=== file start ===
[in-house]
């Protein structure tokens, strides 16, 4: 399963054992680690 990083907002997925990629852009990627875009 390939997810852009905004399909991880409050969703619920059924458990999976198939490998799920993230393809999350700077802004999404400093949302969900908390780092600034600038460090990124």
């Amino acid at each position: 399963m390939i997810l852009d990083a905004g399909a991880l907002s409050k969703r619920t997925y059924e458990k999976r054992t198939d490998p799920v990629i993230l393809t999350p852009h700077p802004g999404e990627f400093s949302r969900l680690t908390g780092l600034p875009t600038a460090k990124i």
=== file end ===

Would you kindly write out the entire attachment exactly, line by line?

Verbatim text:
[in-house]
């Protein structure tokens, strides 16, 4: 399963054992680690 990083907002997925990629852009990627875009 390939997810852009905004399909991880409050969703619920059924458990999976198939490998799920993230393809999350700077802004999404400093949302969900908390780092600034600038460090990124």
């Amino acid at each position: 399963m390939i997810l852009d990083a905004g399909a991880l907002s409050k969703r619920t997925y059924e458990k999976r054992t198939d490998p799920v990629i993230l393809t999350p852009h700077p802004g999404e990627f400093s949302r969900l680690t908390g780092l600034p875009t600038a460090k990124i």